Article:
Something about Junior seemed odd.
Junior, an elderly man with a fuzzy white beard and unkempt hair in a run-down pickup truck, was giving Ellee Thalheimer and her dad a lift along the Oregon coast. The two were cycling from Astoria to San Francisco, and they'd overestimated their ability to ride 110 miles, with several thousand feet of climbing, in a single day.
"He was yelling stories about his truck while driving very much over the speed limit on these windy coastal roads," says Thalheimer. "I thought his gaze was weird, and then I noticed that he had a glass eye. My dad was white-knuckling it the whole way."
It's these offbeat characters and experiences that define long-haul bike touring, and they're what turned Thalheimer into an evangelist for two-wheeled travel. Since that 2002 trip with her dad, the 35-year-old Arkansas native has toured in Cuba, Argentina and Italy. She's also managed to turn touring into a career: She wrote Lonely Planet's guide to cycling in Italy, has led several women-only tours across the country and her Cycling Sojourner books offer guides to multiday bike tours in Oregon and Washington. "Whole cultural divides are crossed just because you're riding," she says, "and people are interested."
Thalheimer's catalog of personalities doesn't stop at Junior. There was the miner in Eastern Oregon who gave her a lift on a snowy October day, offered her beer at 10 am and then taught her to shoot a gun. And the grizzled Vietnam vet endlessly crisscrossing the country on a recumbent bike. She drank beer and discussed disc brakes with a motorcycle gang in tiny Spray, a town of 160 on the John Day River in Central Oregon. There were the "fabulous Italian men" she met while working for Lonely Planet, and the policemen on the Argentine Pampas who taught her how to drink yerba mate. "We sat and just chatted forever with those cops," she says. "What kind of trouble are you really going to cause, showing up on a bicycle?"
The summer after graduating from Lewis & Clark College, Thalheimer and a friend took a bike tour through Cuba. One evening, they ended up in an unfamiliar town with nowhere to sleep—save the offer from a shady-looking guy that they stay in a dank room at his house. "But then up rolls this grandmother on a bicycle," Thalheimer says. "She has white hair and in her front basket is this bouquet of wonderful-smelling flowers, and she's asking us our troubles."
Thalheimer ended up bunking at the woman's house, which she shared with four generations of her family, including a grandson who did all the cooking. "After dinner, we all sat back and relaxed and watched a dirty, dirty Antonio Banderas movie," Thalheimer says. "Like a dirty one, with naked humping, and everyone's just like, 'Ooh yeah, look how hot he is!'"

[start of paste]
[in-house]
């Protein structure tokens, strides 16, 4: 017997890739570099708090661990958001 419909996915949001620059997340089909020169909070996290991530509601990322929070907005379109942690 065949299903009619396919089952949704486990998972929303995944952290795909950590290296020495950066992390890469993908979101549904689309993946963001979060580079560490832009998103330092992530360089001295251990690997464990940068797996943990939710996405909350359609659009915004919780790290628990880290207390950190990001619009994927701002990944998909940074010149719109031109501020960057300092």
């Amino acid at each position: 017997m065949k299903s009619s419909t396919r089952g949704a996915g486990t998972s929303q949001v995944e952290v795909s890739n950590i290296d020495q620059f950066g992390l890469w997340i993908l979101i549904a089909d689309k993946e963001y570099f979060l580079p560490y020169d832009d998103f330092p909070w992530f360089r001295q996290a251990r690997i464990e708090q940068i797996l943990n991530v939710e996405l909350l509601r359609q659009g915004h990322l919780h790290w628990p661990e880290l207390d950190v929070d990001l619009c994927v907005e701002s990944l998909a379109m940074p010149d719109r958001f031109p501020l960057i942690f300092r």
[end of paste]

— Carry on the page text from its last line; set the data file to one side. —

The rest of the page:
Thalheimer also considers bike touring a psychological "reset button." "All you have to do is ride and keep on riding," she says. "It's this long, peaceful, endorphin-infused time to think."
For as much bike touring as she's done elsewhere, Thalheimer describes the scene in Oregon as "world-class." In addition to the hugely varied scenery—arid deserts, craggy coastlines, lush forests, fertile vineyards—there's impressive cycling infrastructure across the state. Oregon is the only state in the country with officially designated scenic bikeways, 11 routes that are signed and mapped to make trip planning easy. There's no shortage of bike-friendly businesses, either. These are places that understand it's in their economic interest to accommodate hungry, weary bike tourists: a church in the John Day area that always has its doors open to cyclists looking for a place to sleep and shower, or a hardware store-cum-bike shop in Joseph. Though you encounter the occasional raging motorist—RVers on the Oregon coast are particularly prickly—Thalheimer says she's more often come across drivers who stop to give her water or to point out a family of bald eagles.
Over the years, Thalheimer has not only learned what to pack (she always carries a hammock) and the importance of flexibility when things go awry, but also how she wants to grow old. While leading women-only trips across the country, she noticed many riders were past retirement age.
"In the front of the pack was a woman—she must have been 70," Thalheimer says. "She put on her lipstick every morning. She always had her roots done, always had this even color of auburn. And she went out and killed it every day. She was awesome, no complaining about aches and pains. It was like, wow, you don't have to get old and complain and sit around in your rocking chair. You can ride across the country.â